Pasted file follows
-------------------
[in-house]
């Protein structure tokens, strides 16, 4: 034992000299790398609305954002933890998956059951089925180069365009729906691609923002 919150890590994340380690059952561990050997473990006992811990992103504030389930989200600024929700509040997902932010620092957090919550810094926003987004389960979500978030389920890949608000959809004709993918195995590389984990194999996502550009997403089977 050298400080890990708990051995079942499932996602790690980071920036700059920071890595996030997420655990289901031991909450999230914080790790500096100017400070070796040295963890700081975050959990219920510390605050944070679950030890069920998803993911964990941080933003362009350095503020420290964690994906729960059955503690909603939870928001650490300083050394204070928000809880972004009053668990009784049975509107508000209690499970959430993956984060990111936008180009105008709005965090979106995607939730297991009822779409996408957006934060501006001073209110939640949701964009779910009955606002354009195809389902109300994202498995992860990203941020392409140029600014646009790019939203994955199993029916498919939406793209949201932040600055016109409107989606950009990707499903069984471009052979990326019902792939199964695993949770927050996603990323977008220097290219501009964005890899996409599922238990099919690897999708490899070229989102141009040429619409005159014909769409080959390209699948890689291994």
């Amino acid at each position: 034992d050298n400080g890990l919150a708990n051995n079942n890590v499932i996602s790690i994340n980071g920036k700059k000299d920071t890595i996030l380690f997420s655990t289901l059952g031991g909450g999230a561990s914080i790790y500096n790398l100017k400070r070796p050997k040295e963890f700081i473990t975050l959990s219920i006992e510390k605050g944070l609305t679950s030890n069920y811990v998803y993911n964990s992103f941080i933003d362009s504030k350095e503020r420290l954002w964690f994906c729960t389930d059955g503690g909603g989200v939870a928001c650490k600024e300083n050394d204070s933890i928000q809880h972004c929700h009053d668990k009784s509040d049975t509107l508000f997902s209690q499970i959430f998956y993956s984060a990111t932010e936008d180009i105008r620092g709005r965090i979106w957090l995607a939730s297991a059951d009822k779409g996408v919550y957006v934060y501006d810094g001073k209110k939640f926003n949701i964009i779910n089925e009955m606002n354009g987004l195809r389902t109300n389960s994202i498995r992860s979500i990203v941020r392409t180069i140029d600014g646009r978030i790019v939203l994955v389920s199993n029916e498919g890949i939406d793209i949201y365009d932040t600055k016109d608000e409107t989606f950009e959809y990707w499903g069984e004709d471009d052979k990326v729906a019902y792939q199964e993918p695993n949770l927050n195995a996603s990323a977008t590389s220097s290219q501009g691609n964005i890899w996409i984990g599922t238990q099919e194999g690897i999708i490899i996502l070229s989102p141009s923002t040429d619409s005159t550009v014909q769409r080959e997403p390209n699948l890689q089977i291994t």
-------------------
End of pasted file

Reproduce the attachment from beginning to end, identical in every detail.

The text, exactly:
[in-house]
């Protein structure tokens, strides 16, 4: 034992000299790398609305954002933890998956059951089925180069365009729906691609923002 919150890590994340380690059952561990050997473990006992811990992103504030389930989200600024929700509040997902932010620092957090919550810094926003987004389960979500978030389920890949608000959809004709993918195995590389984990194999996502550009997403089977 050298400080890990708990051995079942499932996602790690980071920036700059920071890595996030997420655990289901031991909450999230914080790790500096100017400070070796040295963890700081975050959990219920510390605050944070679950030890069920998803993911964990941080933003362009350095503020420290964690994906729960059955503690909603939870928001650490300083050394204070928000809880972004009053668990009784049975509107508000209690499970959430993956984060990111936008180009105008709005965090979106995607939730297991009822779409996408957006934060501006001073209110939640949701964009779910009955606002354009195809389902109300994202498995992860990203941020392409140029600014646009790019939203994955199993029916498919939406793209949201932040600055016109409107989606950009990707499903069984471009052979990326019902792939199964695993949770927050996603990323977008220097290219501009964005890899996409599922238990099919690897999708490899070229989102141009040429619409005159014909769409080959390209699948890689291994």
């Amino acid at each position: 034992d050298n400080g890990l919150a708990n051995n079942n890590v499932i996602s790690i994340n980071g920036k700059k000299d920071t890595i996030l380690f997420s655990t289901l059952g031991g909450g999230a561990s914080i790790y500096n790398l100017k400070r070796p050997k040295e963890f700081i473990t975050l959990s219920i006992e510390k605050g944070l609305t679950s030890n069920y811990v998803y993911n964990s992103f941080i933003d362009s504030k350095e503020r420290l954002w964690f994906c729960t389930d059955g503690g909603g989200v939870a928001c650490k600024e300083n050394d204070s933890i928000q809880h972004c929700h009053d668990k009784s509040d049975t509107l508000f997902s209690q499970i959430f998956y993956s984060a990111t932010e936008d180009i105008r620092g709005r965090i979106w957090l995607a939730s297991a059951d009822k779409g996408v919550y957006v934060y501006d810094g001073k209110k939640f926003n949701i964009i779910n089925e009955m606002n354009g987004l195809r389902t109300n389960s994202i498995r992860s979500i990203v941020r392409t180069i140029d600014g646009r978030i790019v939203l994955v389920s199993n029916e498919g890949i939406d793209i949201y365009d932040t600055k016109d608000e409107t989606f950009e959809y990707w499903g069984e004709d471009d052979k990326v729906a019902y792939q199964e993918p695993n949770l927050n195995a996603s990323a977008t590389s220097s290219q501009g691609n964005i890899w996409i984990g599922t238990q099919e194999g690897i999708i490899i996502l070229s989102p141009s923002t040429d619409s005159t550009v014909q769409r080959e997403p390209n699948l890689q089977i291994t």